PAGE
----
2. I love this post, Karen, and I have done this type of writing in the past. I was in a mental health centre years and years ago. While there I had appointments with a psychiatrist, various courses in the occupational therapy department and problem-solving groups. I also had free time to watch tv, read or write, go for walks in the hallways or outside depending on privileges. What helped me most was writing. I am not sure if that was just because I enjoy writing or because writing is my first and best form of expression to use. Anyway, some of my free time was used sitting either at a table or curled up on the couch writing. I wrote about what brought me there, and about what the professionals had said. It was a dialogue with myself really – an external thinking process on paper. It did help! I won’t say I was miraculously healed of the trauma (that took many years of weekly therapy sessions with a therapist, who was an MD) but it healed me to the point I could leave the mental health centre no longer a mess. I do credit the writing I did as equal if not more important than any of the other things I went through there. Those appointments and classes were merely jumping off points – the writing is what healed me enough to leave. I notice after reading your post that I intuitively followed the various steps and stages to make sense of what I was feeling and thinking to work through the crisis that brought me to that point.

    1. Hi Susan,
      I can think of no better validation of writing to heal than your story of the difference this kind of writing has made in your life. That’s a very powerful, testimony Susan. Thank you for sharing it.
      Karen

      1. You’re welcome, Karen, I share things here because I know I am amongst my tribe and it is safe to do so. 🙂

  3. Yes! Writing about my traumatic experiences has definitely helped me. Helped relieve the pressure of endlessly going over it in my mind. I use my blog a lot for this (hehehe…no surprises there…I have been accused of “putting it all out there”) with the intention of not only helping myself but also to help others that may be going through something similar. At the very least they will know they are not alone in their dealings and feelings. I’ve also written letters (that either weren’t or could never be sent to the recipient) as a means of getting my feelings out of my head and onto paper. It goes a long way towards healing, in my opinion. And good to know the research supports this. Thank you for this post Karen!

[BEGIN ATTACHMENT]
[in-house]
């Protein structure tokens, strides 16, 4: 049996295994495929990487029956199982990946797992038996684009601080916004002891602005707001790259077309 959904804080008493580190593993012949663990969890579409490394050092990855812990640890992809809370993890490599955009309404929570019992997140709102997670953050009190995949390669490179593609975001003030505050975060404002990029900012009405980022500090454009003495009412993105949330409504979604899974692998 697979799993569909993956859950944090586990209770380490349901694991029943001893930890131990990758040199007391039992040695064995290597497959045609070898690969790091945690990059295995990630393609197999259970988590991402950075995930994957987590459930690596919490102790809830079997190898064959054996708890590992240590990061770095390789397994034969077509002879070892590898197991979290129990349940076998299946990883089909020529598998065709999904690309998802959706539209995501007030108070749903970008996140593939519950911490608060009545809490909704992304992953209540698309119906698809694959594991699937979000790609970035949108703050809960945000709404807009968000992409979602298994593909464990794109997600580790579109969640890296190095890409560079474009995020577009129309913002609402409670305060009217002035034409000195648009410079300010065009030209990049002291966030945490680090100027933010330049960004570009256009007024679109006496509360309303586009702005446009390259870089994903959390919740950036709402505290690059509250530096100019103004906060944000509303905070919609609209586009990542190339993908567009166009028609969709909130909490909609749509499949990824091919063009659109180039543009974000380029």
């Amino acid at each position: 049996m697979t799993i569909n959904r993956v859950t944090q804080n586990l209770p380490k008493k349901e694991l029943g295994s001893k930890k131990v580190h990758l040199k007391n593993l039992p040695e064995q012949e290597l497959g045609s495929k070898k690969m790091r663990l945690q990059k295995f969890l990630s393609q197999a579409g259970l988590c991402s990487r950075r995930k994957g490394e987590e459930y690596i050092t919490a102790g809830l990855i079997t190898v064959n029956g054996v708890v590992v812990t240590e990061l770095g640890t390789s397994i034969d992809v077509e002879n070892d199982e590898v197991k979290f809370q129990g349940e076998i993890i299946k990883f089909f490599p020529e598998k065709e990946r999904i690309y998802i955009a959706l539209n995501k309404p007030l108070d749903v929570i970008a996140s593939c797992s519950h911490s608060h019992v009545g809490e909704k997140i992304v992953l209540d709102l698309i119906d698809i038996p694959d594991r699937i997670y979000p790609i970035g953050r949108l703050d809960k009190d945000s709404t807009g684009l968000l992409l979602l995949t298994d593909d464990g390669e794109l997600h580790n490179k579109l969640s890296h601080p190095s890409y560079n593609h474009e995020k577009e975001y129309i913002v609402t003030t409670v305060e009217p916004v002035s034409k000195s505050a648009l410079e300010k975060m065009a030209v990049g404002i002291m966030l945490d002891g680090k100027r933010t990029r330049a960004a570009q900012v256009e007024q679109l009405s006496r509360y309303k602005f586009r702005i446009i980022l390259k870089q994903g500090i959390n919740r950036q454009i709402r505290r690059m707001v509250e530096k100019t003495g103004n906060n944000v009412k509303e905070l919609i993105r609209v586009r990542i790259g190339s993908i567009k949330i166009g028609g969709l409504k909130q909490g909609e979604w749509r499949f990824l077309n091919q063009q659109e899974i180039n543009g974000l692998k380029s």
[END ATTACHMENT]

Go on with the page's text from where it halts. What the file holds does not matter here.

1. Thank you, Deb. I appreciate the honesty of your blog and admire your courage in putting it all out there. You have a wicked sense of humour about it when you do share, so I’m guessing you’ve done quite a lot of processing of stuff in private in order to get to that point. What a great place to be.

      1. Thank YOU Karen. I laugh because it beats crying (which I have done my fair share of, believe me). Yes, I have done a lot of private processing of the former shit-storm called my life. And it’s a great place indeed, that I am in now! It hasn’t gotten old yet.

  4. Karen – I journal all the time and find it helps me deal with many things. I’m going to try the specific 4 steps of healing journalling to deal with the aftermath of my cancer treatment. There was a long-term, permanent side effect that occurred that I’m having trouble emotionally dealing with… I’m a bit better, but I definitely need more healing. Did you sense I needed this and that’s why you posted it?!?

    1. Hi Pat – Yup, I wondered if you might be at a point where this process would help. The research into the helpfulness of expressive writing for breast cancer patients is still in its early days and is quite mixed, but there are a few accounts online of women who found it so helpful that they started expressive writing workshops with other breast cancer survivors/thrivers.
      I wish you much clarity and peace as you continue to heal, Pat.

  5. Fascinating post, Karen! I hadn’t previously encountered this area of research. Writing to deal with emotional trauma makes total sense to me. Writing for physical healing is less intuitive for me and now definitely has my attention!

    1. The impact on physical health surprised me too, Donna. It probably shouldn’t have given what we are learning about the mind-body connection, but I guess I hadn’t really been sure there was much to that theory. Now I can see that there is!

  6. I just left a comment that seems to have completely vanished. Anyway… here’s a shorter version: I have found that writing down my thoughts and feelings when I’ve gone through various rough patches to be very cathartic. Very interesting to find that writing not only promotes emotional healing but physical healing too.

    1. Oh, that’s frustrating. Sorry to hear that your comment vanished, Janis. Nothing showed up on this end but if the strange little gremlins send it my way, I’ll figure it out. Thanks for taking the time to give it another go. And glad to hear that writing to heal works for you too.

  7. I have always found that writing helps me to purge emotions. I can get caught into negative thinking and it can be a downward spiral if I don’t get rid of it. Writing helps.